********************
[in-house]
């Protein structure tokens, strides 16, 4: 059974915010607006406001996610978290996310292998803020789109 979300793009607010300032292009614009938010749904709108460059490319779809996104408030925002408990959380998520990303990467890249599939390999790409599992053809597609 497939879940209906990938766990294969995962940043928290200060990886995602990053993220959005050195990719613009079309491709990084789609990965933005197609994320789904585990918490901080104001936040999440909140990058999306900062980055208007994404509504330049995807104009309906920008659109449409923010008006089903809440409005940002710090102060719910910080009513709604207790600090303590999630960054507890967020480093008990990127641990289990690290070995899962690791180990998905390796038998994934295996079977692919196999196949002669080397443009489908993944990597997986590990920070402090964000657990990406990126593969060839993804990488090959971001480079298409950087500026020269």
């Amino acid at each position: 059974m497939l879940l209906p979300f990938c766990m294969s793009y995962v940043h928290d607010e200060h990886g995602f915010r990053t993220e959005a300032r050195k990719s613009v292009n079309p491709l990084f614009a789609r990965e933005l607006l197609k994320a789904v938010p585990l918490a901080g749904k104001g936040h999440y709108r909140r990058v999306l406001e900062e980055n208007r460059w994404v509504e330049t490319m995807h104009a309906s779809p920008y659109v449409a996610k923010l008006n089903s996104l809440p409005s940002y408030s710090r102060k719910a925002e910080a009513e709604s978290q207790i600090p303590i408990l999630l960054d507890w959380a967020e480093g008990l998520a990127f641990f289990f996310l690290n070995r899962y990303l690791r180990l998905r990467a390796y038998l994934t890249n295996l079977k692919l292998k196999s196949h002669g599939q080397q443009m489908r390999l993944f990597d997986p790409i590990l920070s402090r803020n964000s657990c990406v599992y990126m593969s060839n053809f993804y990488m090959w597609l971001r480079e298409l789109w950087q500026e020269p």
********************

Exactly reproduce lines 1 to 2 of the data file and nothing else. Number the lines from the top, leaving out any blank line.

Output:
[in-house]
């Protein structure tokens, strides 16, 4: 059974915010607006406001996610978290996310292998803020789109 979300793009607010300032292009614009938010749904709108460059490319779809996104408030925002408990959380998520990303990467890249599939390999790409599992053809597609 497939879940209906990938766990294969995962940043928290200060990886995602990053993220959005050195990719613009079309491709990084789609990965933005197609994320789904585990918490901080104001936040999440909140990058999306900062980055208007994404509504330049995807104009309906920008659109449409923010008006089903809440409005940002710090102060719910910080009513709604207790600090303590999630960054507890967020480093008990990127641990289990690290070995899962690791180990998905390796038998994934295996079977692919196999196949002669080397443009489908993944990597997986590990920070402090964000657990990406990126593969060839993804990488090959971001480079298409950087500026020269």